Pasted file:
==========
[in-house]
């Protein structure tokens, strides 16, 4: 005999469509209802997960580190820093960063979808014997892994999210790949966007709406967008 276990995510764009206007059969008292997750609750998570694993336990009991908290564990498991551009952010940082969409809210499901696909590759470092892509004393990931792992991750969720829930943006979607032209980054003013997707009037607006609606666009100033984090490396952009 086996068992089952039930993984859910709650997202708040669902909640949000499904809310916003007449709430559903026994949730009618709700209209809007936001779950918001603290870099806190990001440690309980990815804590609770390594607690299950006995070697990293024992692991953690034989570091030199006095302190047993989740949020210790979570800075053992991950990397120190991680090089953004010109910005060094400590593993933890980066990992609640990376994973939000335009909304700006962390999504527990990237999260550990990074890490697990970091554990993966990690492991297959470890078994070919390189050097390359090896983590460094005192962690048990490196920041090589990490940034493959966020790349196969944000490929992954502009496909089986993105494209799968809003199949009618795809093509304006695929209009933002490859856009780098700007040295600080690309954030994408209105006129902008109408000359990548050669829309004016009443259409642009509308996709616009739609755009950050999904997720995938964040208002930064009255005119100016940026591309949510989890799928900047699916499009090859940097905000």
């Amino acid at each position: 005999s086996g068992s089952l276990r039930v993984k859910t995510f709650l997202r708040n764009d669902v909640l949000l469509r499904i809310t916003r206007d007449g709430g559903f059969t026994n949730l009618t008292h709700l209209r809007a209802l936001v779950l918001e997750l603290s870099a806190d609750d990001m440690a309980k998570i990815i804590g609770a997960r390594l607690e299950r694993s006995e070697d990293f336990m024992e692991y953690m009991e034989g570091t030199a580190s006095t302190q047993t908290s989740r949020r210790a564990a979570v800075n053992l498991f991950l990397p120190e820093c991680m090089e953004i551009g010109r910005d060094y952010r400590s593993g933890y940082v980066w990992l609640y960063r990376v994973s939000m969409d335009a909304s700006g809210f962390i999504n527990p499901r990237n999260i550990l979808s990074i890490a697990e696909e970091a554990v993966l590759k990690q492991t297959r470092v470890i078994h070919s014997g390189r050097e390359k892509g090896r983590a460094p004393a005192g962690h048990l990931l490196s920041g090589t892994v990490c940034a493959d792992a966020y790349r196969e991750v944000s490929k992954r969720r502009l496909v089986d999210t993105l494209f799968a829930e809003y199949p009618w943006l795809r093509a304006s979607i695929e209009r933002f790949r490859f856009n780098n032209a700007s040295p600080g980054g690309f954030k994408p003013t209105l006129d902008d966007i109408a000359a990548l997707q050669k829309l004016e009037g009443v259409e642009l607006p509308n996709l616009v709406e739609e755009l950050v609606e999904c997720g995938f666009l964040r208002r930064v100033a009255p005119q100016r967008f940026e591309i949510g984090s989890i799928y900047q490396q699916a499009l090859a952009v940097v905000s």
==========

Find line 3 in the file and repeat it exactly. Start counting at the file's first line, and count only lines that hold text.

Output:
């Amino acid at each position: 005999s086996g068992s089952l276990r039930v993984k859910t995510f709650l997202r708040n764009d669902v909640l949000l469509r499904i809310t916003r206007d007449g709430g559903f059969t026994n949730l009618t008292h709700l209209r809007a209802l936001v779950l918001e997750l603290s870099a806190d609750d990001m440690a309980k998570i990815i804590g609770a997960r390594l607690e299950r694993s006995e070697d990293f336990m024992e692991y953690m009991e034989g570091t030199a580190s006095t302190q047993t908290s989740r949020r210790a564990a979570v800075n053992l498991f991950l990397p120190e820093c991680m090089e953004i551009g010109r910005d060094y952010r400590s593993g933890y940082v980066w990992l609640y960063r990376v994973s939000m969409d335009a909304s700006g809210f962390i999504n527990p499901r990237n999260i550990l979808s990074i890490a697990e696909e970091a554990v993966l590759k990690q492991t297959r470092v470890i078994h070919s014997g390189r050097e390359k892509g090896r983590a460094p004393a005192g962690h048990l990931l490196s920041g090589t892994v990490c940034a493959d792992a966020y790349r196969e991750v944000s490929k992954r969720r502009l496909v089986d999210t993105l494209f799968a829930e809003y199949p009618w943006l795809r093509a304006s979607i695929e209009r933002f790949r490859f856009n780098n032209a700007s040295p600080g980054g690309f954030k994408p003013t209105l006129d902008d966007i109408a000359a990548l997707q050669k829309l004016e009037g009443v259409e642009l607006p509308n996709l616009v709406e739609e755009l950050v609606e999904c997720g995938f666009l964040r208002r930064v100033a009255p005119q100016r967008f940026e591309i949510g984090s989890i799928y900047q490396q699916a499009l090859a952009v940097v905000s």